World Health Organization, it makes
sense to keep this population in mind
when innovating or studying any novel
interaction technologies. Better yet:
Bring qualified people with disabilities
onto research teams to participate in
Worldwide, there is a variety
of accessibility research projects
in progress. Results from these
projects show up in mainstream HCI
conferences such as CHI, UIST,
Graphics Interface, Ubicomp,
and ISWC, as well as in research
conferences focusing on technology
for people with disabilities, such as
ASSETS, ICCHP, and W4A. To give an
example, at the ASSETS 2014 Poster/
Demo session, I saw a demonstration
of the TPad Tablet, a flat touchscreen
that provides haptic feedback by
using ultrasonic friction-reduction
to change the resistance force on the
finger as it slides around the screen
[ 9]. The TPad Tablet research team
has reached out to blind researchers
outside the team to help them
evaluate the development of potential
applications of the technology.
It is fortunate that the TPad Tablet
project was able to find a qualified blind
researcher to help with their project,
since there are so very few. This leads
me to the conclusion that it would
significantly enrich research in HCI and
improve the accessibility of mainstream
products if there were more students
with disabilities entering the HCI field.
Furthermore, it would help the field if
more emphasis was put on accessibility-and disability-related topics in HCI
textbooks and courses. A great example
of a course that emphasizes accessibility
is MI T’s course 6.811: Principles and
Practice of Assistive Technology, which
was initiated by professors Seth Teller
and Rob Miller. In this course, students
work in small teams with a person
with a disability to develop some piece
of technology that would be useful to
that person. The course includes guest
lectures from practitioners and those
who have disabilities.
Industry, in some cases, has taken
the lead in accessible design by
integrating accessibility into their
products. One example is Microsoft’s
Mouse Keys for Windows, which
allows someone with a mobility-related
disability to execute mouse actions
using only the numeric keyboard.
Another, mentioned earlier, is Apple’s
VoiceOver screen reader for iOS and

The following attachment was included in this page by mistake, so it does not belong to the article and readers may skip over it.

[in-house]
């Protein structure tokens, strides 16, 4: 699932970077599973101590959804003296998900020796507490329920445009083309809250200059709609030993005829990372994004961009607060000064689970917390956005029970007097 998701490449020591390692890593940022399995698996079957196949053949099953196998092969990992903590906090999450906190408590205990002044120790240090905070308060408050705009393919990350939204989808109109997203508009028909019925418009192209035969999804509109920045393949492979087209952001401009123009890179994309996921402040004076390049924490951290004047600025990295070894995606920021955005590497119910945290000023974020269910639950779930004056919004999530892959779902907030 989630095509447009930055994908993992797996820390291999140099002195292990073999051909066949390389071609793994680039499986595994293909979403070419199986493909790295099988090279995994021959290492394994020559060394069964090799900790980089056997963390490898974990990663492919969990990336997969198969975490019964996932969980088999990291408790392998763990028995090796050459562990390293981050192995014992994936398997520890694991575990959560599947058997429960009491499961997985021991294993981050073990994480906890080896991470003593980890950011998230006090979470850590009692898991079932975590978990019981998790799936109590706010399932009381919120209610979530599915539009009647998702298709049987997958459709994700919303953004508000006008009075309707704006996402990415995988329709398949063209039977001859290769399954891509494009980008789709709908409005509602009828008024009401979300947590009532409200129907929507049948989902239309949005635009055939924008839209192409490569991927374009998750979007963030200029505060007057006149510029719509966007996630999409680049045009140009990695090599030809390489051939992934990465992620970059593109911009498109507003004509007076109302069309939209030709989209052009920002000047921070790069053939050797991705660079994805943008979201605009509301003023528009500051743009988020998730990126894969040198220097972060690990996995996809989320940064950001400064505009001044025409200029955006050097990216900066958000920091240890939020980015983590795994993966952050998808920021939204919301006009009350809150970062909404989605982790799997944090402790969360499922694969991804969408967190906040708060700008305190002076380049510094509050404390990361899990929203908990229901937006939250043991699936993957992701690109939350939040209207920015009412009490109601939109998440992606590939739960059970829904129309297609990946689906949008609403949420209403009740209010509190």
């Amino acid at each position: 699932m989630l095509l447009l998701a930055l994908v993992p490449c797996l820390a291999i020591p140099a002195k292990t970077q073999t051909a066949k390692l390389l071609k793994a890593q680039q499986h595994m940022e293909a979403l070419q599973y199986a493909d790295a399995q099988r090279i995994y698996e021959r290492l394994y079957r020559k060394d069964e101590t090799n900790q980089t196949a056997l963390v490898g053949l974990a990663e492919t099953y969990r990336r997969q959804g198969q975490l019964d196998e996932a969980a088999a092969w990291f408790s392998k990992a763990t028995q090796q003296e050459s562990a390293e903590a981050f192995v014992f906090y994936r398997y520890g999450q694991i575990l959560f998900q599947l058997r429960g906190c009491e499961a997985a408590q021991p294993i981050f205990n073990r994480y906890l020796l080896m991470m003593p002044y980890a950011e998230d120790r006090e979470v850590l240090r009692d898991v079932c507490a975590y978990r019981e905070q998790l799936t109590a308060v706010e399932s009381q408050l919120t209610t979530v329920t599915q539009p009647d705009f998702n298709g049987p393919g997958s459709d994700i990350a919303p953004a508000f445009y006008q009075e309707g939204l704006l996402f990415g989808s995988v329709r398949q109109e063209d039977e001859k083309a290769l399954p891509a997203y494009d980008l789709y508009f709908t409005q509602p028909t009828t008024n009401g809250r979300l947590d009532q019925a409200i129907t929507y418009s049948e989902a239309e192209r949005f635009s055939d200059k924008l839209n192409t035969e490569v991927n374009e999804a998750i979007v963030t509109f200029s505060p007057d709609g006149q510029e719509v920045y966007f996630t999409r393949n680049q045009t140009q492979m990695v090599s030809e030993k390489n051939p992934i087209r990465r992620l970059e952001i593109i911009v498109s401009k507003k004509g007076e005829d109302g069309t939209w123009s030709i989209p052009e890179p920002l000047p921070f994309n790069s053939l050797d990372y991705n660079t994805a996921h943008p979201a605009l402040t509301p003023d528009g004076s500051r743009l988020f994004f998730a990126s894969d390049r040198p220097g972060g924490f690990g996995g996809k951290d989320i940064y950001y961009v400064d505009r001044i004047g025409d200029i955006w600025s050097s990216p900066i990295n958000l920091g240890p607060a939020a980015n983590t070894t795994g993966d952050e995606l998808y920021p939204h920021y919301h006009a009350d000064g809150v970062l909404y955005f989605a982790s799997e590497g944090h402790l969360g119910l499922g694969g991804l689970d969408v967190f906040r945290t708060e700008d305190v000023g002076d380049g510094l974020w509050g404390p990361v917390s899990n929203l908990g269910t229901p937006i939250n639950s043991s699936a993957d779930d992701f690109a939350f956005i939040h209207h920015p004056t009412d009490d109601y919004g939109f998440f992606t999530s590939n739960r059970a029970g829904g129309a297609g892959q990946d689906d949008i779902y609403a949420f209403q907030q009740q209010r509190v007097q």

Mac, which allows someone who is
blind or has low vision to interact with
the operating system using speech
output instead of visual output. In
both cases, these technologies are
examples of universal and ability-based design. They are built in as
options, rather than being add-ons.
Unfortunately, I have seen far too
many websites and apps that are
not accessible when they could be.
A website could be made accessible
if the designers applied the WCAG
Web accessibility guidelines [ 10]. An
iPhone app could be made accessible
if the designers applied the principles
defined in the iOS accessibility
guidelines [ 11]. At a minimum, design
teams in industry should employ
people with disabilities in product
testing. Better yet, they should hire
qualified designers and developers with
disabilities to reap the full benefits of
design for user empowerment.
Here I have introduced the concept
of design for user empowerment,
which I consider to be the strongest
form of human-centered design.
I demonstrated by example the
power of technology to improve the
lives of people with disabilities and
explained why people with disabilities
should be involved in the creation
of that technology as designers and
developers. I encouraged universal
design and ability-based design, which
allow for people with a wide variety of
abilities to interact with technology,
avoiding add-on assistive technologies
to make technology accessible.
My National Science Foundation-funded alliance, AccessComputing,
just beginning its 10th year, is one
way I am helping to realize design for
user empowerment. The primary goal
of AccessComputing is to increase
the number and success of students
with disabilities in computing
fields. For more information about
AccessComputing please visit
There you can read more about Ms.
Torcolini and Ms. Krishnaswamy on the
Choose Computing link.
AccessComputing is supported
by National Science Foundation
Grant Number CNS-1042260. Any
opinions, findings, and conclusions or
recommendations expressed in this
article are those of the author and do
not necessarily reflect the views of the
National Science Foundation.
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Insurrection Against Ma Bell. Gallaudet
University Press, 2000.
2. Bell, A.G. Researches in electric telephony.
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3. Kane, S.K., Bigham, J.P., and Wobbrock,
J.O. Slide rule: Making mobile touch
screens accessible to blind people using
multi-touch interaction techniques. Proc.
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5. Wobbrock, J.O., Kane, S.K., Gajos, K. Z.,
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(2011), Article 9.
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for usability: Key principles and what
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ACM 28, 3 (1985), 300–311.
7. Bødker, S., Ehn, P., Sjögren, D., and
Sundblad, Y. Co-operative Design—
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8. Ladner, R.E. Access and empowerment:
Commentary on “Computers and People
with Disabilities.” ACM Trans. on Accessible
Computing 1, 2 (2008), Article 11.
9. Jin, S., Mullenbach, J., Shultz, C.,
Colgate, J.E., and Piper, A.M. 2014.
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10. http:// www.w3.org/ TR/ WCAG20/
Richard E. Ladner is a professor in
computer science and engineering at the
University of Washington. His research
focuses on access technology, particularly
for those who are deaf, blind, or deaf-blind.
In addition to AccessComputing, he co-heads
AccessCS10K, which helps make high school
computing classes more accessible to
students with disabilities.
DOI: 10.1145/2723869 © 2015 ACM 1072-5520/15/03 $15.00